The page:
What I Learned about Queerness and Latinidad While Working at Telemundo
We were two stereotypes—the sassy gay best friend, and the hyper-sexualized reporter—working at a place that highlighted our biggest insecurities.
This is Werk., a monthly column from Edgar Gomez on what he’s learned about queerness and identity while navigating the US workforce.
The day I found out I’d been chosen as the newest production intern at the local Telemundo news station in Orlando, no one was more excited—or confused—than my mom.
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I wonder, if there was something he was keeping to himself, whether it was easier for him to give his audience an outlandish answer than reveal the truth. I wondered, sitting behind Olga’s desk, if my coworkers were speculating about me. Were Walter and I scared? Or was everyone else?
When the cameraman and I weren’t shooting the broadcast, reporters frequently sent us out to interview the public about topical subjects that they would later edit into their news packages.
Our questions were fairly vague, usually something like: “There’s been an increase in burglaries in Orlando. What do you think about that?”
In order to eliminate bias, we would then have to grab a sound bite from someone who thought burglaries were bad, and one who could see the silver lining in being forced to downsize.
That wasn’t the hard part. The problem was finding new Spanish-speaking people to interview every day. In a city like Miami, where you can stand on any street corner and yell “hijue” with the assurance that someone will yell back “puta,” collecting sound bites is easy. In Orlando, however, the station had to come up with a slick way of hunting down Spanish-speakers. The cameraman told me his favorite places: the bus stop outside the mall, the parking lot at Walmart, the picnic tables at a nearby taco truck.
The latter is where we went the first time he let me tag along. He operated the camera while I approached dudes brooding into their al pastor tacos with a microphone. I was a little grateful that in Spanish, wearing business casual clothes, my queerness was invisible. I wasn’t so sure these guys would have talked to me if they suspected that beneath my slacks I had on a Nasty Pig jockstrap. “So, um, how do you think Obama is doing on immigration?” I’d ask.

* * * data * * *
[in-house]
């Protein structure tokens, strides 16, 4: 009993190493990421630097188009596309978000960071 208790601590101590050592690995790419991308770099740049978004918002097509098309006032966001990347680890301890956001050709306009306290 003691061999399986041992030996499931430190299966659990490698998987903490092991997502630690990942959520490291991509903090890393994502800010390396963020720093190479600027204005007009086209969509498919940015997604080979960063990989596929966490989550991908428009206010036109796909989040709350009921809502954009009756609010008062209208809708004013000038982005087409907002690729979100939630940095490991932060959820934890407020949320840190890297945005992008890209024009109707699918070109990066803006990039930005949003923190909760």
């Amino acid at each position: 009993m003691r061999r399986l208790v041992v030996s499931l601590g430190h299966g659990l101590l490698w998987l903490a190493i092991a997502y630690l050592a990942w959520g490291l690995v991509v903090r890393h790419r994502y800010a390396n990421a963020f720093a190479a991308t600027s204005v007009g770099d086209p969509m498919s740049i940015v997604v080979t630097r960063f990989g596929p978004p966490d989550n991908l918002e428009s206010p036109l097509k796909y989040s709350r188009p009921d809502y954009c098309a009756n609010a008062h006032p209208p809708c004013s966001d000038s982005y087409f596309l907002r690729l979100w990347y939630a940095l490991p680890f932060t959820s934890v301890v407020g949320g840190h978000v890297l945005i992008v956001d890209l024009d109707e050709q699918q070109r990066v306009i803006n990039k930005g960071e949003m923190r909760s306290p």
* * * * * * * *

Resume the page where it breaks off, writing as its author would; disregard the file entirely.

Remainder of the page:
Although I was happy to have an important job, I didn’t really love spending my weeknights with the cameraman, who ate fried chicken as he drove us between locations and left greasy fingerprints on everything he touched. Being with him reminded me of all the awkward excursions my mom used to send me on with my straight uncles to toughen me up. I never knew what to talk about, and though some of it was paranoia, I felt like he was constantly testing me.
“What kind of music do you like?” he’d want to know as he turned the knob on the radio. By the uncomfortable look on his face, I could tell “Shakira’s first album” wasn’t the right answer.
One day I asked one of the reporters, who I’ll call Carmen, if she needed help filming. There weren’t enough cameramen on staff to go around, so she often had to set up a tripod and record herself on the scene, flipping the camera screen over and squinting at the monitor to make sure she was in focus. She squealed and clapped her hands. “Yes! Thank you! You’re an angel!”
As we drove to the airport, where the story we were shooting that evening took place, Carmen asked me how the internship was going, whether I was learning a lot. Frankly, I wasn’t. None of the straight male producers or production people wanted to teach me what they did. “We got it covered,” they’d say when I offered them help. I was certain it had to do with the fact that I didn’t watch soccer with them on my break, or talk about the hot chicks on the novelas playing constantly on the television monitors all around the station. I couldn’t prove it, but I believed the cameraman was, indeed, speculating about my sexuality, and as soon as he had an answer he would join everyone else in giving me the cold shoulder. To survive at Telemundo, I realized, I needed allies.
If I had them on my side, the women at Telemundo might get me hired on permanently, or at least show me how to properly pack away a shotgun microphone.
At the airport, I tried to find a way to naturally bring up that I’m into dudes. “This lobby is stunning,” I told Carmen, though we were standing in front of a Starbucks. “By the way, that nail color is gorge on you. What is that . . . red?”
It was overkill. And desperate.